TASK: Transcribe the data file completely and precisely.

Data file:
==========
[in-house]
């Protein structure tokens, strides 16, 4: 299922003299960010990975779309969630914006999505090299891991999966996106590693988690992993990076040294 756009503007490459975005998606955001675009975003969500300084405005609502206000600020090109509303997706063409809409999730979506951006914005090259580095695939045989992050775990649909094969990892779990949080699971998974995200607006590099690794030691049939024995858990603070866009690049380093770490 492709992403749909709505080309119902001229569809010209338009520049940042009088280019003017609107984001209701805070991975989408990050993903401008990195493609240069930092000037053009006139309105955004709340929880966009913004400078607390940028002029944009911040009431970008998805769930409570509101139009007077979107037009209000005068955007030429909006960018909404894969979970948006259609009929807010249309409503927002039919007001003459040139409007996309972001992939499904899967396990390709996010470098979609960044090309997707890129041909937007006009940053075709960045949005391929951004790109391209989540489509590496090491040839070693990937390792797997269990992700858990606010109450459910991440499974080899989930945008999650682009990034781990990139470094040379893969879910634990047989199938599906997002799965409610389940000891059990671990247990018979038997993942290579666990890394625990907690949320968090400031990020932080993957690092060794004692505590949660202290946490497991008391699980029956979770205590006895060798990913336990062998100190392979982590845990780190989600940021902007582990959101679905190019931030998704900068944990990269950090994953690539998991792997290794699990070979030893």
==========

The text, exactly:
[in-house]
């Protein structure tokens, strides 16, 4: 299922003299960010990975779309969630914006999505090299891991999966996106590693988690992993990076040294 756009503007490459975005998606955001675009975003969500300084405005609502206000600020090109509303997706063409809409999730979506951006914005090259580095695939045989992050775990649909094969990892779990949080699971998974995200607006590099690794030691049939024995858990603070866009690049380093770490 492709992403749909709505080309119902001229569809010209338009520049940042009088280019003017609107984001209701805070991975989408990050993903401008990195493609240069930092000037053009006139309105955004709340929880966009913004400078607390940028002029944009911040009431970008998805769930409570509101139009007077979107037009209000005068955007030429909006960018909404894969979970948006259609009929807010249309409503927002039919007001003459040139409007996309972001992939499904899967396990390709996010470098979609960044090309997707890129041909937007006009940053075709960045949005391929951004790109391209989540489509590496090491040839070693990937390792797997269990992700858990606010109450459910991440499974080899989930945008999650682009990034781990990139470094040379893969879910634990047989199938599906997002799965409610389940000891059990671990247990018979038997993942290579666990890394625990907690949320968090400031990020932080993957690092060794004692505590949660202290946490497991008391699980029956979770205590006895060798990913336990062998100190392979982590845990780190989600940021902007582990959101679905190019931030998704900068944990990269950090994953690539998991792997290794699990070979030893």